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    I have the manual, i have been working on the bike for years. But I had a shop do my valve inspection, and I am 3rd owner of this bike, so its possible things have been fouled up in there and i wanted to verify. I will read the manual. I just had valve inspection like 2000 miles ago, so I won't have to go through all that, but I guess I would like to pop the covers and verify timing. I'll just have to buy some gaskets I guess, and maybe some sealing washers for the fuel tank and a few things to do the job.
     
    Last edited: Mar 25, 2020
  7. Terry Smith

    Terry Smith Member

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    You don't need to buy any of those things...the cam cover gaskets are reuseable, and if the 6th gen is the same as the 5th, the tank can be flipped over and laid on padding on the rear seat rails. You do need some gasket sealer but that should be all. If it were me, I'd start on the rear bank as that one is easier to get to; if that looks OK, you could then decide if you really need to pull the front cover off.
     
  8. signal

    signal New Member

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    Youre right you can flip the tank over, I guess on some jobs I have just bought those sealing washers and pulled the tank. I'll always second guess unless I check the front, so I gotta do it. Good to know I can just use gasket sealant.......I have never used that stuff I'll have to watch some videos on it.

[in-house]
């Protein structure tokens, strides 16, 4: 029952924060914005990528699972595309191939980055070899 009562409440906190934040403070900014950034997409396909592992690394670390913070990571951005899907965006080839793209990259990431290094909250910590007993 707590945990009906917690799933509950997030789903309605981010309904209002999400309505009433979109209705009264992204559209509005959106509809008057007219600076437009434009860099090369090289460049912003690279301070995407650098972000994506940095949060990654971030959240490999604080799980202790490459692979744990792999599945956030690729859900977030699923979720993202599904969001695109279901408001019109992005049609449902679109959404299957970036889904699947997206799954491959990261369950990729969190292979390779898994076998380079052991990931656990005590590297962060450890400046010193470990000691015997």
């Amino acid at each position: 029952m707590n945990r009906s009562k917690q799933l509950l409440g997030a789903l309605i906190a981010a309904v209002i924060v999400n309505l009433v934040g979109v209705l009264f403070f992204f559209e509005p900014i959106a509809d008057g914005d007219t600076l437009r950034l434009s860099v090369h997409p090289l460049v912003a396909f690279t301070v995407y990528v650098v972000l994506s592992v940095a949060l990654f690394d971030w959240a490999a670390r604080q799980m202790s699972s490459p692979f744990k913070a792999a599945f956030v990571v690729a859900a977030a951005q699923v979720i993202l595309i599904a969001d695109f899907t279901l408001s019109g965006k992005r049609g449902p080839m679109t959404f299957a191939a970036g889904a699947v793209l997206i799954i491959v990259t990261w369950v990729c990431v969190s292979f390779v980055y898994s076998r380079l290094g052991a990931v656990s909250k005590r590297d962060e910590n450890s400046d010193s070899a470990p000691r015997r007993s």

9. Terry Smith

    Terry Smith Member

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    You only need the sealer on the half-moon sections of the gasket; the rest of the flat gasket is installed clean and dry. I use a little dab of sealer into the corners of the half moons, then smear it over the rest of the curve with my finger. You don't need much, when you pull the gaskets off you'll see what is left there after the gasket was installed/compressed the last time.
     
  10. bk94si

    bk94si Insider

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    I hope it is just that you are using the wrong terms but you don't need to pull the heads, only the valve covers.
     
  11. NorcalBoy

    NorcalBoy Member

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    That's part of what created some confusion as to exactly what was the goal to be accomplished. I prolly should have asked a couple more questions, instead of contributing to the confusion. Oh well, it's not the first time I have put the ass in assume.
     
  12. signal

    signal New Member

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    Yes, thats just me using wrong terms.
     
  13. signal

    signal New Member

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    Well, I appreciate you all correcting me. I have spent a lot of time around the looms, sensors, throttle body and done a fair amount of maint, but I have never delved into the engine or the clutch. It will give me peace of mind to be able to get into it, check the timing and put it back. Along the way, I can test the Cam Position Sensor and even replace it if need be, and clean up and check torque on many bits along the way as I put it back together.